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100 People Who Shaped St. Louis

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  • Bill Veeck (1914 - 1986)
    WILLIAM LOUIS VEECK, JR. Born 2/9/14, Chicago, Illinois Died 1/2/86, Chicago, Illinois A self-proclaimed "hustler," Bill Veeck, Jr. was the greatest public relations man and promotional genius ...
  • Edward Mallinckrodt Jr. (1878 - 1967)
    St. Louis–born, German-educated Edward Mallinckrodt Sr. co-founded G. Mallinckrodt & Company, Manufacturing Chemists, in 1867, with his brothers, Otto and Gustav. They died young; the reins went to Edw...
  • Edward Mallinckrodt, Sr. (1845 - 1928)
    Fundamental to the entrepreneurship of chemical industrialist Edward Mallinckrodt (born January 21, 1845 in St. Louis, MO; died February 1, 1928 in St. Louis, MO) was an alertness to market opportuni...
  • Thomas Eagleton, U.S. Senator (1929 - 2007)
    Thomas Francis Eagleton (September 4, 1929 – March 4, 2007) was a United States Senator from Missouri, serving from 1968–1987. He is best remembered for briefly being the Democratic vice presidential...
  • Clement Delor (1738 - 1795)
    Gabriel DELOR, born in Duravel Parish, Cahors Diocese, Quercy, France.He married 401. Anne LAVOR. 401.Anne LAVOR Child of Gabriel DELOR and Anne LAVOR is: 200 i. Louis Clement DELOR, born in ...

100 People Who Shaped St. Louis


From "100 People Who Shaped St. Louis" St. Louis Magazine, December 27, 2007 3:35 PM

It’s not always the politico with the nuclear handshake and the three-piece suit. Or the judge, the archbishop or the tycoon. No, sometimes the folks who profoundly shape (or, as the case may be, scratch and dent) the history of a place are the rabble-rousers, muckrakers, crusaders, visionaries, wingnuts, artists and self-made men and women. Historically, St. Louis has had a generous share of all of these, from philanthropists to anarchists. Our goal was to round up a list of those who, now gone, affected the fabric and fate of the city most profoundly.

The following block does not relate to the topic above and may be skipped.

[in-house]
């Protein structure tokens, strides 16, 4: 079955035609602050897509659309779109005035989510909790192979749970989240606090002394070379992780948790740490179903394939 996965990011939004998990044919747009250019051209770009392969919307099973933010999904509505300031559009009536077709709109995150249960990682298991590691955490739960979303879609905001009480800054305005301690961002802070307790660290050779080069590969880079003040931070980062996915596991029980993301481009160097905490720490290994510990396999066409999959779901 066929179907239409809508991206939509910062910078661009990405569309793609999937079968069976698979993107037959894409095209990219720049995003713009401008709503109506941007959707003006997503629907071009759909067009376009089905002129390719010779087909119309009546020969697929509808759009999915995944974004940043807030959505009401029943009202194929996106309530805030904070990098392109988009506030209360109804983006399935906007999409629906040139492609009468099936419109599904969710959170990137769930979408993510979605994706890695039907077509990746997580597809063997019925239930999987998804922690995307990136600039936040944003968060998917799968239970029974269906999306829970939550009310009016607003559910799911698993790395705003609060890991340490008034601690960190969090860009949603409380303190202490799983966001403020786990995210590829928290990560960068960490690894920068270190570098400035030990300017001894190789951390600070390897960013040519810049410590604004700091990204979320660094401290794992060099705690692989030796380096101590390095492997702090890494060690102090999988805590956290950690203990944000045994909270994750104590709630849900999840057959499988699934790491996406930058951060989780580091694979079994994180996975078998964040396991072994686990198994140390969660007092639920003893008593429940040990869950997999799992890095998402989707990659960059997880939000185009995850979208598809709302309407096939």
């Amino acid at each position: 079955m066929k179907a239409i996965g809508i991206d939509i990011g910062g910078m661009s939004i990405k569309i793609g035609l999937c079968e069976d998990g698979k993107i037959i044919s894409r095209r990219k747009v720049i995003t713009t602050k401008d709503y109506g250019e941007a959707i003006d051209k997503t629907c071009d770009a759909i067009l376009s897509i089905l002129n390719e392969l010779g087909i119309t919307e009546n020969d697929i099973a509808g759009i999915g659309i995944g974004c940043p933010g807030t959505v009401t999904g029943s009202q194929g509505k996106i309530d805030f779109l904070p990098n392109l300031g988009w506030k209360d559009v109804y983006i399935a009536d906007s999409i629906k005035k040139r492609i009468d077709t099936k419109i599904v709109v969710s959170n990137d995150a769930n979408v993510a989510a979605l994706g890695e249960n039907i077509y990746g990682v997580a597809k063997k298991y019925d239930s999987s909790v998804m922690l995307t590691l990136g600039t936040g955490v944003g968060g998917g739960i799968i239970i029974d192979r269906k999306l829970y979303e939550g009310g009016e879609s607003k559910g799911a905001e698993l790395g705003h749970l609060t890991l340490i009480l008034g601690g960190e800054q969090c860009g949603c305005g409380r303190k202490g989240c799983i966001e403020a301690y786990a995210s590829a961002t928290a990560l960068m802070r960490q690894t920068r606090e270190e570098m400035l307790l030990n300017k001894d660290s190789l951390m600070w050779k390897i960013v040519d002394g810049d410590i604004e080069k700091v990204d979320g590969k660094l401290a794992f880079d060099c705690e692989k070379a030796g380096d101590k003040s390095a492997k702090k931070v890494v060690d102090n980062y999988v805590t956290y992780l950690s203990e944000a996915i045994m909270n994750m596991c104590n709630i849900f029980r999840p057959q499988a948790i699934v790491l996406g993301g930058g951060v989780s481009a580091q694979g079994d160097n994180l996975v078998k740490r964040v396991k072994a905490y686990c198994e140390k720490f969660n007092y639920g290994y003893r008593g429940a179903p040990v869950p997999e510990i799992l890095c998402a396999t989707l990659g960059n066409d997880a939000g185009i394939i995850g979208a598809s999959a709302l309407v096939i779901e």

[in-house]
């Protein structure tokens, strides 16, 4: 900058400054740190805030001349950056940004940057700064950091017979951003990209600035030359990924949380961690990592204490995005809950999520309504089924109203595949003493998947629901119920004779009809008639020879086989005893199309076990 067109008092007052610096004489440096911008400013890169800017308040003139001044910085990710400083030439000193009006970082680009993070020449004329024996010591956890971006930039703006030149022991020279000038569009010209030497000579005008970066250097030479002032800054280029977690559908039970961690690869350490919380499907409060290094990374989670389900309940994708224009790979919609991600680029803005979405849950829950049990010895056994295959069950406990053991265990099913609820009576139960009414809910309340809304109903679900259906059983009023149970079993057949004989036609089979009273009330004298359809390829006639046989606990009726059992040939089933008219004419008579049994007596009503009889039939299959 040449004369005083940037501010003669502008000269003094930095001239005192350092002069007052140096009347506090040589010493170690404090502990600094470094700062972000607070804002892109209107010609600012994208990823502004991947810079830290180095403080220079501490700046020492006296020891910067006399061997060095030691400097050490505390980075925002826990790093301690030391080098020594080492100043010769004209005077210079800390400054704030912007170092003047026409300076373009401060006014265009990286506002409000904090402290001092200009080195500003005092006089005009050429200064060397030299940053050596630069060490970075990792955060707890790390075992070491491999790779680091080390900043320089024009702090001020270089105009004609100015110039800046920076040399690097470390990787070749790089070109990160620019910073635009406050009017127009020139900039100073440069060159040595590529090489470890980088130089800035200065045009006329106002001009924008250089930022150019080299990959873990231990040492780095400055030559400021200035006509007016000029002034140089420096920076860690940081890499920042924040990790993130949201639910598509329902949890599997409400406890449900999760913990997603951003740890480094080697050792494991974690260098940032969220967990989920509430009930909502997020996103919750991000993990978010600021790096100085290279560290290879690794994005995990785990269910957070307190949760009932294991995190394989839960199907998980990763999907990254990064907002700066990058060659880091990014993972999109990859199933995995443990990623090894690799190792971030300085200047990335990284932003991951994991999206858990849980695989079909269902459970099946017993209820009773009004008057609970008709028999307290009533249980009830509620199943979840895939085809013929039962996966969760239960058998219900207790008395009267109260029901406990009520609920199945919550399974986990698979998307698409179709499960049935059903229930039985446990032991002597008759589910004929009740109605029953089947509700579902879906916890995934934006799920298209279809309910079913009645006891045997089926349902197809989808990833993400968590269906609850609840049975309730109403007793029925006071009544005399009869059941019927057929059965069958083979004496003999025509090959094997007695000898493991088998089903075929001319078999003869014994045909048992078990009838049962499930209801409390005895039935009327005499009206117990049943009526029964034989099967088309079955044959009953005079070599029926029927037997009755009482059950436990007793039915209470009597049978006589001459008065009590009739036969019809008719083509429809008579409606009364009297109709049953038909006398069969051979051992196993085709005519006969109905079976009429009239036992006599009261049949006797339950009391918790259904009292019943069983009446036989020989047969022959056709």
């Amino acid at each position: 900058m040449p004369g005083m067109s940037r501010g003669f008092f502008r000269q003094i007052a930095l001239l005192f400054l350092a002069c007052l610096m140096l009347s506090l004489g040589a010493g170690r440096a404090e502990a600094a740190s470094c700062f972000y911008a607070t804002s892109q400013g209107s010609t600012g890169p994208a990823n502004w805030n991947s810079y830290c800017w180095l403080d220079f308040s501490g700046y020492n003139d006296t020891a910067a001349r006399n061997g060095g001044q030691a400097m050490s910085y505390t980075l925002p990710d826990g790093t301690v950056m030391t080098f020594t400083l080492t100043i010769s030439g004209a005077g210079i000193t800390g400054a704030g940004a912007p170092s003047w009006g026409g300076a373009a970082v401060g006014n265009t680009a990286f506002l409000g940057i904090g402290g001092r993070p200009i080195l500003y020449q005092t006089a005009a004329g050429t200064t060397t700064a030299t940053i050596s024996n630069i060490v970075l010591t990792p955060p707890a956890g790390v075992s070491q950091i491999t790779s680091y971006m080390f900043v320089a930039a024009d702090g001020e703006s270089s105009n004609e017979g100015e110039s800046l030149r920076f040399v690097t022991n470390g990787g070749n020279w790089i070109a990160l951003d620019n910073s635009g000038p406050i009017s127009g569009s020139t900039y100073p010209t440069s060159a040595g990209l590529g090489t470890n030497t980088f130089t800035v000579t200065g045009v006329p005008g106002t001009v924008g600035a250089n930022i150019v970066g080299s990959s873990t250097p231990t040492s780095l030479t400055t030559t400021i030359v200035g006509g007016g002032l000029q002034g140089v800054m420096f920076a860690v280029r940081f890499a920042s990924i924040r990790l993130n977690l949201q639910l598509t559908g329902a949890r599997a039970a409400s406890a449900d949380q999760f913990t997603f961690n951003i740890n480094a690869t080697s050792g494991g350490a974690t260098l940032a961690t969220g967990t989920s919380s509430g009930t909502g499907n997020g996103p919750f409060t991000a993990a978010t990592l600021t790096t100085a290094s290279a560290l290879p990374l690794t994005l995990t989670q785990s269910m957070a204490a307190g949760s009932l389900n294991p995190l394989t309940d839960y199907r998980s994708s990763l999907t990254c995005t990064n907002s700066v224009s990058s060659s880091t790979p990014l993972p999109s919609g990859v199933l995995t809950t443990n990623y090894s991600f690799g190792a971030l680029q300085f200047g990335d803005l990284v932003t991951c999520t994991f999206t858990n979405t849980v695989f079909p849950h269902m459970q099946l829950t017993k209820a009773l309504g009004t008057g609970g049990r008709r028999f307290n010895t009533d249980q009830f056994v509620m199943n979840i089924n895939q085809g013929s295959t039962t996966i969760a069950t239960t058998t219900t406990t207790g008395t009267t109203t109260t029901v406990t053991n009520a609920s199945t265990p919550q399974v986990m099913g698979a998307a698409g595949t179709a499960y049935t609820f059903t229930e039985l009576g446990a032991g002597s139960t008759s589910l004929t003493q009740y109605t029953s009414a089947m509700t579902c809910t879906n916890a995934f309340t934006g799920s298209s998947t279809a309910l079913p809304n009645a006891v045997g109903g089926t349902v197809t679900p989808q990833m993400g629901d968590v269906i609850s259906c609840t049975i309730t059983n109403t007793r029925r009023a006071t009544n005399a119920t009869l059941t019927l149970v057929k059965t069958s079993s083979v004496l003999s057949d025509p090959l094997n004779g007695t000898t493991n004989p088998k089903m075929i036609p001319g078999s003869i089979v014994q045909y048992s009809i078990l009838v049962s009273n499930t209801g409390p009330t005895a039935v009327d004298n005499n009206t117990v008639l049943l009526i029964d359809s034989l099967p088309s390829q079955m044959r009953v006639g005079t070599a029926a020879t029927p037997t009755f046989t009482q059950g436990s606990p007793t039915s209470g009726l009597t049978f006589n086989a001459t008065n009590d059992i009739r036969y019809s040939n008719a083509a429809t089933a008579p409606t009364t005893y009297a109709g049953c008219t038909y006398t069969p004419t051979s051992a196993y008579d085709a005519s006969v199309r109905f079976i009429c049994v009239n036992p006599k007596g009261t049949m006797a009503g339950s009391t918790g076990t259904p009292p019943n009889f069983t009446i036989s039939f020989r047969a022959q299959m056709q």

Some of the folks here you’ll recognize, like Pierre Augustin Laclède, who had the foresight to choose a long, clear bank along the Mississippi—one with a gentle incline, ideal for the docking and unloading of boats—and cemented our place as a commercial river port for centuries. Some names you may recognize—you probably know of Father Dickson Cemetery on Sappington Road, for instance—but you may not know that its namesake, Moses Dickson, was the founder of a secret African-American organization called the Knights of Liberty that was planning a military offensive to end slavery when the Civil War broke out.

In either case, we hope we’ve liberated St. Louis history from the mustiness of the history book, with its endless lists of dates and places and skirmishes, by bringing alive the people who made those dates memorable, gave this place its shape, fought, flourished and left their traces behind in ways both tangible and mysterious.

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